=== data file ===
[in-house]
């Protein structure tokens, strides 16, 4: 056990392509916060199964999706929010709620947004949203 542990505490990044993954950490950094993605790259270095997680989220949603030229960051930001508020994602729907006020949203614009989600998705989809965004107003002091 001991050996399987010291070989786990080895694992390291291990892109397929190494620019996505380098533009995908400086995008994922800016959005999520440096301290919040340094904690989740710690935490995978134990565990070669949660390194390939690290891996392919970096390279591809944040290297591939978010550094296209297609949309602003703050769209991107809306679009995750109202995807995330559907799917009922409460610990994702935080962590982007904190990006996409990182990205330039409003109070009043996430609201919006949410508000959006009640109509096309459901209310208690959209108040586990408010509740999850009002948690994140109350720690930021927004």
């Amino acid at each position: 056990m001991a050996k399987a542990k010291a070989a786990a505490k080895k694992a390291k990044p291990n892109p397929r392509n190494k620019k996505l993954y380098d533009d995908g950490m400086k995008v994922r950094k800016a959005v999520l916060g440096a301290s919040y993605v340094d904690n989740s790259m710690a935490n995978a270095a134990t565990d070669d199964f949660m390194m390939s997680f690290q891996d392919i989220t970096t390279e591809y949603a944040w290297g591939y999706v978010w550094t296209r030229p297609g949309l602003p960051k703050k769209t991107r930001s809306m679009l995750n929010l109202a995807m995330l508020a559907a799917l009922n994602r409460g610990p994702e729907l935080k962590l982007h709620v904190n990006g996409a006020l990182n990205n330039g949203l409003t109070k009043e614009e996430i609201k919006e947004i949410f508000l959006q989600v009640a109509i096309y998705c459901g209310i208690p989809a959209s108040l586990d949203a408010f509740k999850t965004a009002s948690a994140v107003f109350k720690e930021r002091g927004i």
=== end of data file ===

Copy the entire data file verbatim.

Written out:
[in-house]
């Protein structure tokens, strides 16, 4: 056990392509916060199964999706929010709620947004949203 542990505490990044993954950490950094993605790259270095997680989220949603030229960051930001508020994602729907006020949203614009989600998705989809965004107003002091 001991050996399987010291070989786990080895694992390291291990892109397929190494620019996505380098533009995908400086995008994922800016959005999520440096301290919040340094904690989740710690935490995978134990565990070669949660390194390939690290891996392919970096390279591809944040290297591939978010550094296209297609949309602003703050769209991107809306679009995750109202995807995330559907799917009922409460610990994702935080962590982007904190990006996409990182990205330039409003109070009043996430609201919006949410508000959006009640109509096309459901209310208690959209108040586990408010509740999850009002948690994140109350720690930021927004």
């Amino acid at each position: 056990m001991a050996k399987a542990k010291a070989a786990a505490k080895k694992a390291k990044p291990n892109p397929r392509n190494k620019k996505l993954y380098d533009d995908g950490m400086k995008v994922r950094k800016a959005v999520l916060g440096a301290s919040y993605v340094d904690n989740s790259m710690a935490n995978a270095a134990t565990d070669d199964f949660m390194m390939s997680f690290q891996d392919i989220t970096t390279e591809y949603a944040w290297g591939y999706v978010w550094t296209r030229p297609g949309l602003p960051k703050k769209t991107r930001s809306m679009l995750n929010l109202a995807m995330l508020a559907a799917l009922n994602r409460g610990p994702e729907l935080k962590l982007h709620v904190n990006g996409a006020l990182n990205n330039g949203l409003t109070k009043e614009e996430i609201k919006e947004i949410f508000l959006q989600v009640a109509i096309y998705c459901g209310i208690p989809a959209s108040l586990d949203a408010f509740k999850t965004a009002s948690a994140v107003f109350k720690e930021r002091g927004i």